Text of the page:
A Marine Corps Gunner Lays Out What It Means To Wear The Bursting Bomb

Community
"Every day I get up in the morning trying to be good enough to hold that title."
Screenshot via DVIDS


Few Marines know firearms better than a gunner, a specific designation for warrant officers in the infantry field, easily identified by their pineapple bursting-bomb insignia (on those occasions when you actually, you know, see one.) That and the vice-like grip they typically have on a cup of coffee.

In his most recent video, Chief Warrant Officer Christian Wade, the 2nd Marine Division’s resident gunner, lays out what it takes to be the go-to firearms expert in a service that prides itself on every Marine being a rifleman.

“If one is truly humble and willing to improve, is one ever a master?” Wade says in the video, as the camera cuts between shots of the salty senior Marine philosophizing in a poncho-draped lawn chair behind a pickup truck and running shooting drills at a range. “Because I can tell you this, I’m not a master, but I want to be, and I’ll do what it takes to get better and better. I think mastery is more of a journey, more of a state of mind, than it is an actual thing.”

Related: How To Zero A Rifle Like A Marine Corps Gunner »

The newest video is the first in a three-part series focusing on Wade’s role as a division gunner, and part of a larger project called “Gunner’s Fact or Fiction” where he answers questions on everything from how well the Glock 19 measures up to the M9 Beretta and tips on getting a perfect battlefield zero. However, the newest clip is a bit of a departure from past videos, with fewer rounds down range and more rumination on what it takes to excel in a field where the stakes are, understandably, very high.

“Being the gunner in the 2nd Marine Division, what it means to me is: every day I get up in the morning trying to be good enough to hold that title,” Wade says. “What drives me in everything I can do is the fact that I don’t want to be unworthy of standing in front of a platoon of Marines.”

Roughly a dozen U.S. troops showing concussion-related symptoms are being medically evacuated from Al-Asad Air Base in Iraq to Landstuhl Regional Medical Center in Germany, a defense official told Task & Purpose on Tuesday.

Read More

In a Galaxy — err, I mean, on a military base far, far away, soldiers are standing in solidarity with galactic freedom fighters.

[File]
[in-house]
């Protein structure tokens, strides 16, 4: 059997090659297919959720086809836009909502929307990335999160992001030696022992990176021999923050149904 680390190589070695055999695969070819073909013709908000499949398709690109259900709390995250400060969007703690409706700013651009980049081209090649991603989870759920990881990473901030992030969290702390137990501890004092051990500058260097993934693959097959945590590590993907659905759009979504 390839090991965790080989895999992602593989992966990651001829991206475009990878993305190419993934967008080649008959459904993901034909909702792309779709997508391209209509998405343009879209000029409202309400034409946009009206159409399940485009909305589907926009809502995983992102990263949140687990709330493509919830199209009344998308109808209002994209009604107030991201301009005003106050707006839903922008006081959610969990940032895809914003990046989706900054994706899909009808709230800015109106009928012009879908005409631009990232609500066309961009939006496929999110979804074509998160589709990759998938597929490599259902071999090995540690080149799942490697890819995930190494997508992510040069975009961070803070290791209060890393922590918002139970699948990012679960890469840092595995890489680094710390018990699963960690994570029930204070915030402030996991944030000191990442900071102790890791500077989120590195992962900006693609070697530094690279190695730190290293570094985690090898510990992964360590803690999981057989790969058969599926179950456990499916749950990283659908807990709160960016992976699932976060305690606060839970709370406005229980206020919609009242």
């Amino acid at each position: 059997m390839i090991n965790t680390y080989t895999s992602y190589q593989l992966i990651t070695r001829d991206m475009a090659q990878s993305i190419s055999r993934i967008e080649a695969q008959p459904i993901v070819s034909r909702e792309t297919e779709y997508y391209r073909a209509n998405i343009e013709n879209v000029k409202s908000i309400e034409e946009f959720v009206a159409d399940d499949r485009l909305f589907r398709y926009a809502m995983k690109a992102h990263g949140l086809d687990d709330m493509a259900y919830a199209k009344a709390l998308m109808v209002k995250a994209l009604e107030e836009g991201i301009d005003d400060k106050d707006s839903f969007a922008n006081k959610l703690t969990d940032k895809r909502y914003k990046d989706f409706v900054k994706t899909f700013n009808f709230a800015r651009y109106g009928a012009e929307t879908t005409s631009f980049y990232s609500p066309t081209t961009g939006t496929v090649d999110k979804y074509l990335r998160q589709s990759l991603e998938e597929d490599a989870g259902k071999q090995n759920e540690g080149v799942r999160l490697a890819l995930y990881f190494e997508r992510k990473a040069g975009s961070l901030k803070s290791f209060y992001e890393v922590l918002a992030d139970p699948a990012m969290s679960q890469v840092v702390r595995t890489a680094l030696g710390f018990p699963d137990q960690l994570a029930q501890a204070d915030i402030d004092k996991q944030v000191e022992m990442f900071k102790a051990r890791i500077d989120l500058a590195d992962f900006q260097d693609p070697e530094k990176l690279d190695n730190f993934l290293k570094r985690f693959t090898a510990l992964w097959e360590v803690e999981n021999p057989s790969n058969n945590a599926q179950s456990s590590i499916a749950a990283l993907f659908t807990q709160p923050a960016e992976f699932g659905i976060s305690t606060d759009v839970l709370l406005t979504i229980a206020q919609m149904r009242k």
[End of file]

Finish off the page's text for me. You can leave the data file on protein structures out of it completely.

Sitting at the top of an Army press release from March 2019, regarding the East Africa Response Force's deployment to Gabon, the photo seems, at first glance, just like any other: Soldiers on the move.

But if you look closer at the top right, you'll find something spectacular: A Rebel Alliance flag.

Read More
The maiden flight of the first CMV-22B Osprey took place in Amarillo, Texas (Courtesy photo)

The first of the CMV-22B Osprey tiltrotor aircraft the Navy plans on adopting as its carrier onboard delivery (COD) aircraft of choice has successfully completed its first flight operations, manufacturer Boeing announced on Tuesday.

Read More
A soldier plugs his ears during a live fire mission at Yakima Training Center. Photo: Capt. Leslie Reed/U.S. Army

Another 300 lawsuits against 3M flooded federal courts this month as more military veterans accuse the behemoth manufacturer of knowingly making defective earplugs that caused vets to lose hearing during combat in Iraq or Afghanistan or while training on U.S. military bases.

On another front, 3M also is fighting lawsuits related to a class of chemicals known as PFAS, with the state of Michigan filing a lawsuit last week against the Maplewood-based company.

To date, nearly 2,000 U.S. veterans from Minnesota to California and Texas have filed more than 1,000 lawsuits.

Read More

GENEVA (Reuters) - North Korea said on Tuesday it was no longer bound by commitments to halt nuclear and missile testing, blaming the United States' failure to meet a year-end deadline for nuclear talks and "brutal and inhumane" U.S. sanctions.

North Korean leader Kim Jong Un set an end-December deadline for denuclearization talks with the United States and White House national security adviser Robert O'Brien said at the time the United States had opened channels of communication.

O'Brien said then he hoped Kim would follow through on denuclearization commitments he made at summits with U.S. President Donald Trump.

Read More